19. 19.

    J.H. Park, D.S. Jeon, T.G. Kim, Improved uniformity in the switching characteristics of ZnO-based memristors using Ti sub-oxide layers. J. Phys. D. Appl. Phys. 50, 015104 (2016).

  20. 20.

    K.M. Kim, J.M. Zhang, C. Graves, J.J. Yang, B.J. Choi, C.S. Hwang, Z. Li, R.S. Williams, Low-power, self-rectifying, and forming-free Memristor with an asymmetric programing voltage for a high-density crossbar application. Nano Lett. 16(11), 6724–6732 (2016).

  21. 21.

    M. Cernea, O. Monnereau, P. Llewellyn, et al., Sol–gel synthesis and characterization of Ce doped-BaTiO3. J. Eur. Ceram. Soc. 26, 3241–3246 (2006).

  22. 22.

    R. Waser, R. Dittmann, G. Staikov, K. Szot, Redox-based resistive switching memories – Nanoionic mechanisms, prospects, and challenges. Adv. Mater. 21, 2632–2663 (2009).

  23. 23.

    I. Abraham, An advection-diffusion model for the vacancy migration Memristor. IEEE Access 4, 7747–7757 (2016).

  24. 24.

    L. Alekseeva, T. Nabatame, T. Chikyow, A. Petrov, Resistive switching characteristics in memristors with Al2O3/TiO2 and TiO2/Al2O3 bilayers. Jpn. J. Appl. Phys. 55, 08PB02 (2016).

  25. 25.

    J. Lappalainen, J. Mizsei, M. Huotari, Neuromorphic thermal-electric circuits based on phase-change VO2 thin-film memristor elements. J. Appl. Phys. 125, 044501 (2019).

  26. 26.

    N. S. M. Hadis, A. A. Manaf, S. H. Herman and S. H. Ngalim, High Roff/Ron ratio liquid based memristor sensor using sol gel spin coating technique, 2015 IEEE SENSORS, Busan, 2015, pp. 1–4.

  27. 27.

    M.D. Pickett, D.B. Strukov, J.L. Borghetti, et al., Switching dynamics in titanium dioxide memristive devices. J. Appl. Phys. 106, 74508 (2009).

  28. 28.

    M. Cölle, M. Büchel, D.M. de Leeuw, Switching and filamentary conduction in non-volatile organic memories. Org. Electron. 7, 305–312 (2006).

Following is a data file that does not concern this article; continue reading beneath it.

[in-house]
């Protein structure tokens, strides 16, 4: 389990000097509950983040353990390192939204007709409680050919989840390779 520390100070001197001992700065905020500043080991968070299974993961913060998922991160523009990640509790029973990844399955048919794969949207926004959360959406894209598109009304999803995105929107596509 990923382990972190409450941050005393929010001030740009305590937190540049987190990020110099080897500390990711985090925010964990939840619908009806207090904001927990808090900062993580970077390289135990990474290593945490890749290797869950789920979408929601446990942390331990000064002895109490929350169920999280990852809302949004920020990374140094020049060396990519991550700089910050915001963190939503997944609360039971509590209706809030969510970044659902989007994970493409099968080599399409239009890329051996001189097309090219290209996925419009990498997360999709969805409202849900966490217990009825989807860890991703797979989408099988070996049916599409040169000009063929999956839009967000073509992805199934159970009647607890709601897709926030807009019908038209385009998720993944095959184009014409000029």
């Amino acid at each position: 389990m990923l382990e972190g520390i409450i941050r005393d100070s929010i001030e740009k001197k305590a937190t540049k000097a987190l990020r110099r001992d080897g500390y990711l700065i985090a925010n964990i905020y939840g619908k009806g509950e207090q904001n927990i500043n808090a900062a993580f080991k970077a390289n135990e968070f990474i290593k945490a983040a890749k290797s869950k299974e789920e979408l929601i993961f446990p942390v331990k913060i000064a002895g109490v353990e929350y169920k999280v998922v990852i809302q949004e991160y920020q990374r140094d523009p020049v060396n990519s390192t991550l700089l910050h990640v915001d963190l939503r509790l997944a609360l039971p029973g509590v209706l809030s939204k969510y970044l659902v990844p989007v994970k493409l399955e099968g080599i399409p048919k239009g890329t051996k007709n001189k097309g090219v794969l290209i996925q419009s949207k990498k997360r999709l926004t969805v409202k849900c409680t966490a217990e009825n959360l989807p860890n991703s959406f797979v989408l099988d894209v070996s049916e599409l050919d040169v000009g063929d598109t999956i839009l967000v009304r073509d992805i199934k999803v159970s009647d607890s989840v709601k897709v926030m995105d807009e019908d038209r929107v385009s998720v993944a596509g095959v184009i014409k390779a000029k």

29. 29.

    F. Pan, C. Chen, Z. Wang, et al., Nonvolatile resistive switching memories-characteristics, mechanisms and challenges. Pro. Nat. Sci. Mater. Int. 20, 1–15 (2010).

  30. 30.

    L. Yang, C. Kuegeler, K. Szot, et al., The influence of copper top electrodes on the resistive switching effect in TiO2 thin films studied by conductive atomic force microscopy. Appl. Phys. Lett. 95, 013109 (2009).

  31. 31.

    H.Y. Jeong, J.Y. Lee, S.-Y. Choi, J.W. Kim, Microscopic origin of bipolar resistive switching of nanoscale titanium oxide thin films. Appl. Phys. Lett. 95, 162108 (2009).

  32. 32.

    X.-J. Zhu, J. Shang, R.-W. Li, Resistive switching effects in oxide sandwiched structures. Front. Mater. Sci. 6(3), 183–206 (2012).

  33. 33.

    T.D. Dongale, K.V. Khot, S.S. Mali, et al., Development of Ag/ZnO/FTO thin film memristor using aqueous chemical route. Mater. Sci. Semicond. Process. 40, 523–526 (2015).

  34. 34.

    Y. Khrapovitskaya, N. Maslova, I. Sokolov, et al., The titanium oxide memristor contact material’s influence on element’s cyclic stability to degradation. Phys. Status Solidi C 12, 202–205 (2015).

  35. 35.

    B. Mohammad, M.A. Jaoude, V. Kumar, et al., State of the art of metal oxide memristor devices. Nanotechnol. Rev. 5, 311–329 (2016).

  36. 36.

    B.P.S. Rathore, R. Prakash, D. Kaur, Effect of AlN layer on the resistive switching properties of TiO2 based ReRAM memory devices. Curr. Appl. Phys. 18, 102–106 (2018).

  37. 37.

    Y.H. Do, J.S. Kwak, J.P. Hong, et al., Al electrode dependent transition to bipolar resistive switching characteristics in pure TiO2 films. J. Appl. Phys. 104, 114512 (2008).

  38. 38.

    Y.C. Bae, A.R. Lee, J.S. Kwak, et al., Dependence of resistive switching behaviors on oxygen content of the Pt/TiO2−x/Pt matrix. Curr. Appl. Phys. 11, e66–e69 (2011).

  39. 39.

    Z. Yan, Y. Guo, G. Zhang, J.-M. Liu, High-performance programmable memory devices based on co-doped BaTiO3. Adv. Mater. 23(11), 1351–1355 (2011).

Download references


Dr. Everaldo N. Moreira was supported by Sao Paulo Research Foundation (FAPESP) (proc. 2015/07316-9). This work was partially supported by the US National Science Foundation (NSF ENG ECCS 1709641).

Author information

Correspondence to Everaldo Nassar Moreira.

Additional information

Publisher’s note

Springer Nature remains neutral with regard to jurisdictional claims in published maps and institutional affiliations.

Rights and permissions

Reprints and Permissions

About this article

Verify currency and authenticity via CrossMark

Cite this article

Nassar Moreira, E., Kendall, J., Maruyama, H. et al. Simplified sol-gel processing method for amorphous TiOx Memristors. J Electroceram (2020) doi:10.1007/s10832-019-00198-z

Download citation


  • Amorphous films
  • TiOx
  • Memristors
  • Sol-gel processing
  • Resistive switching